Sitting recently in his office in a converted bank across from a suburban strip mall, Isa Parada methodically thumbed through scripture as he recalled the contrasting moments of his first month leading one of the city’s newest and most unusual houses of worship.
There was the undocumented Mexican congregant who was arrested by immigration officers, leaving his wife and child behind. There was the Syrian American worshiper who wondered after the president’s travel ban if she’d ever see her relatives again. There was the young Mexican American near tears after he converted to join the congregation, part of a stream of newcomers. There were the emails and calls thanking Parada for being there at a time when the country’s leader broadly painted immigrants and Muslims as being prone to violence.
“Man, he’s changed everything,” Parada, a stocky, bearded Salvadoran American, said of President Trump. “In some ways, he’s turned our world upside-down.”
Last month, Parada became the first full-time imam at Centro Islámico, the nation’s only Spanish-speaking mosque. The congregation, which counts among it dozens of Mexican Americans and other converts, serves one of the fastest growing segments of Islam in the U.S.: Latinos.
Now, with the president’s sweeping immigration changes through his travel ban and deportation push, those at Centro Islámico have been affected in ways few imagined when it launched just over a year ago on the far western edge of Houston.
They’ve also come to play a unique role as a bridge between the nation’s Muslims and Latinos, two groups in the crosshairs of some of the most controversial administration moves. Representatives of both have taken to the streets and courts to battle the White House.
“What I try to tell people is that Donald Trump becoming president for us is giving us more confidence as Latino Muslims. It’s an opportunity for us to talk about Islam, to talk about our immigrant stories,” said Parada, 39. “But we also have to be realistic. You hope it never gets back to what happened to the Japanese.”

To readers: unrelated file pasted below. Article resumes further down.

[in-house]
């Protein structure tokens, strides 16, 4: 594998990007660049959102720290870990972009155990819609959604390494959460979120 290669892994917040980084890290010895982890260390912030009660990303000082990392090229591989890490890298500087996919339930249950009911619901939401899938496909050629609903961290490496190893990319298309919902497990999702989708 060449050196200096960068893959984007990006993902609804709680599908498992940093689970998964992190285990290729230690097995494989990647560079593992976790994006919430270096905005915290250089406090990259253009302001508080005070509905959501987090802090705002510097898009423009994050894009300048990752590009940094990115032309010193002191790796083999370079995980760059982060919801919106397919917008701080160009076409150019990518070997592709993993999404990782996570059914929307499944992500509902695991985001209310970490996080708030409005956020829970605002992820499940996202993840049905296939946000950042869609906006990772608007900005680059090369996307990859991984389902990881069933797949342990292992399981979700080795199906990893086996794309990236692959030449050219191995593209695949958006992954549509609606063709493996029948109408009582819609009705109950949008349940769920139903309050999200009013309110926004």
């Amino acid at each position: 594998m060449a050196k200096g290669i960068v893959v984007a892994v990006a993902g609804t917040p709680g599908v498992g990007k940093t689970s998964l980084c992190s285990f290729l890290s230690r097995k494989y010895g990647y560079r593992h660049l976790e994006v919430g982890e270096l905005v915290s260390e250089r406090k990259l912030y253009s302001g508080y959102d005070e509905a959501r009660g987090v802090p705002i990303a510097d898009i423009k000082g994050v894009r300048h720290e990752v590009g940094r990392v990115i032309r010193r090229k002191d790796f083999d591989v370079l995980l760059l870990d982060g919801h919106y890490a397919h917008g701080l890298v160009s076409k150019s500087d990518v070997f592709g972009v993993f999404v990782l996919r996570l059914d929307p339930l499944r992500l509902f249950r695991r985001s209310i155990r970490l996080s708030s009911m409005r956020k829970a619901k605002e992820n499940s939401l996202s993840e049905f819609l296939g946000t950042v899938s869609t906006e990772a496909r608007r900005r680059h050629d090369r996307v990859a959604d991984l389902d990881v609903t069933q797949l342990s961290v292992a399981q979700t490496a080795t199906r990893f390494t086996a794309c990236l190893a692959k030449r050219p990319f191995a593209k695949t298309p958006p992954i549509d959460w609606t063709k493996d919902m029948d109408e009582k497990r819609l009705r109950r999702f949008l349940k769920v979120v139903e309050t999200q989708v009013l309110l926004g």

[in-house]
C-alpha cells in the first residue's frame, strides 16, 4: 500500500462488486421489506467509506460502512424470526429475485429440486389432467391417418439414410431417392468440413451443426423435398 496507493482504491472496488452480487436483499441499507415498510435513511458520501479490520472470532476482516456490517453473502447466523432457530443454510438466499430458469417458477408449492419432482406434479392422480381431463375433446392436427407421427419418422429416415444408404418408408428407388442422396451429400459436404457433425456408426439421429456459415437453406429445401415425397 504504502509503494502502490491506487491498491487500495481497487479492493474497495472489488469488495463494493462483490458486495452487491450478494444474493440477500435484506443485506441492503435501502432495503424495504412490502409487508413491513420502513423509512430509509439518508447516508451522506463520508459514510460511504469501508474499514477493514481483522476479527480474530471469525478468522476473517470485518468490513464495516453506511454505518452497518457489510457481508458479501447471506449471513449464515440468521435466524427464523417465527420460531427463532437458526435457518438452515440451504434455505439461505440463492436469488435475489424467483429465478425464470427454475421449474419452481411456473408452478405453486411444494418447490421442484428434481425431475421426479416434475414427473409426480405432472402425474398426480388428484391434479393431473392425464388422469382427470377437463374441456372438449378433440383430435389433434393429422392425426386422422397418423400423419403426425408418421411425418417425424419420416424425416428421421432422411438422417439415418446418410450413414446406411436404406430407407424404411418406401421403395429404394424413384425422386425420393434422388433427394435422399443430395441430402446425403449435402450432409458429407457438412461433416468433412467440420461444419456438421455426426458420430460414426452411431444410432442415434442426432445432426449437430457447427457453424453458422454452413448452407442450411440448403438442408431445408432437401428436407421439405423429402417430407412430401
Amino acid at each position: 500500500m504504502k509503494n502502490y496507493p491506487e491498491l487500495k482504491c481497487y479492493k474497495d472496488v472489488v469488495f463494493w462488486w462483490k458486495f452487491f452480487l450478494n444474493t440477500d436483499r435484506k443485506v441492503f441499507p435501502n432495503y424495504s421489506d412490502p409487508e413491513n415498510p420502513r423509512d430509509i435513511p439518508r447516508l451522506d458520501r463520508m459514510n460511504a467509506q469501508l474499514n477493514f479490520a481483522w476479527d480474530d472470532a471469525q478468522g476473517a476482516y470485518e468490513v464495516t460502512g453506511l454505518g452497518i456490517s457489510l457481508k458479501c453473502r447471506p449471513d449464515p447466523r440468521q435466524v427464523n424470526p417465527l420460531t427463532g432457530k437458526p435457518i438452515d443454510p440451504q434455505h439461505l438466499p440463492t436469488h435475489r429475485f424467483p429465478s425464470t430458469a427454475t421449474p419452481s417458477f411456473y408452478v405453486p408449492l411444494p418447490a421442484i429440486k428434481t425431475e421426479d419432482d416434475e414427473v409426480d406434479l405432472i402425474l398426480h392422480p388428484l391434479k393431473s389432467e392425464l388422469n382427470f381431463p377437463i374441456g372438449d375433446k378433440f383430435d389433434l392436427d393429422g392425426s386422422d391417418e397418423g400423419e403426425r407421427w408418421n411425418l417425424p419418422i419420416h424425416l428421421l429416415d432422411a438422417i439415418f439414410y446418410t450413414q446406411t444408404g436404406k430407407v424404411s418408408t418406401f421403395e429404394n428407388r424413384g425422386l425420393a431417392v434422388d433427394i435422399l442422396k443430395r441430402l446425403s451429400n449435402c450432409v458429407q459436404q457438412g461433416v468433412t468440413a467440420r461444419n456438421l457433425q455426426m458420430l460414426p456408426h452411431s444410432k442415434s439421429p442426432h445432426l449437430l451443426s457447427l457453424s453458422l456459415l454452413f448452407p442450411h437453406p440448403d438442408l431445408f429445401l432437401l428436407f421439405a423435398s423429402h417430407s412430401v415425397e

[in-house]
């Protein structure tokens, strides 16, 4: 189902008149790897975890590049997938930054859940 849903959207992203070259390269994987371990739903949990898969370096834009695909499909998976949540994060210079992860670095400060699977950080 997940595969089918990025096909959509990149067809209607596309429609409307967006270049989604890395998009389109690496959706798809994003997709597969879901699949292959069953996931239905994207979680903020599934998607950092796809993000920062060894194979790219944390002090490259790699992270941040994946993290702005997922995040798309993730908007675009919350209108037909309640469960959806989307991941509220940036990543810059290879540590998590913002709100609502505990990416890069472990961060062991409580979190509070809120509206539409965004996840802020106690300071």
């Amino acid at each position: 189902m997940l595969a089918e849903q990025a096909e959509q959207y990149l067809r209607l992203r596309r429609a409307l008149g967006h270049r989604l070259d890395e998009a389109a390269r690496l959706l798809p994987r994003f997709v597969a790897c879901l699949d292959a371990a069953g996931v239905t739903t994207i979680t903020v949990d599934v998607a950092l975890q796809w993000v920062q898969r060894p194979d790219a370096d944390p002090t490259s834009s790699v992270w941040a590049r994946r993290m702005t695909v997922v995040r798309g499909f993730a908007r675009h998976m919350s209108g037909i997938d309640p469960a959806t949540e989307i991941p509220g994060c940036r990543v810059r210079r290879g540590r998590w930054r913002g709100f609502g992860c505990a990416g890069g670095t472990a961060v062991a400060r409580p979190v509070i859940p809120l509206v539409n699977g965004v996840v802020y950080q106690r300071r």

According to the Pew Research Center, there are more than 100,000 Latino Muslims in the U.S. They make up a sliver of the nation’s 3.3 million Muslims and a smaller portion of its 57 million Latinos. They’re concentrated in areas with large Latino populations such as California, Texas, Florida and New Jersey. But the heart of the community is Houston, where occasional Spanish-language services have taken place at traditional mosques for years under the guidance of Islam in Spanish, an educational nonprofit that largely focused on producing online videos and distributing Spanish-language Korans — until it launched Centro Islámico.
Here, the Muslims are immigrants and those born in the U.S. to parents who crossed the border, as well as people whose families trace their lineage south of the Rio Grande but have lived in the U.S. for generations.
The mosque spans 5,000 square feet, including a prayer hall, social room, gift shop, a small exhibit on Islamic history and a studio where sermons and classes are streamed online. A white concrete building with dark, tinted windows, it comes to life inside where walls are decorated with red and white striped patterns reminiscent of the Mezquita de Córdoba, the famed 10th century Spanish mosque.
Arab Muslims ruled Spain for centuries beginning in the Middle Ages, leaving an Islamic influence on culture and language that remains today. It’s a legacy the center’s Muslims point to as part of their shared history.
The Latino Muslim community in Houston now tops 1,000 Muslims. Dozens show up for Friday congregational prayers, and hundreds come for holiday services at Centro Islámico. Trump’s name has been said perhaps only less than Allah’s and the prophet Muhammad’s at the mosque since its grand opening — and has become a constant if silent backdrop to part-English, part-Spanish sermons.
But only recently has the president had a measurable impact as his campaign promises turned into policy.
After Trump signed his first executive order pausing refugee resettlement and travel from seven majority-Muslim countries, concerns grew among women married to Middle Eastern and African Muslim men.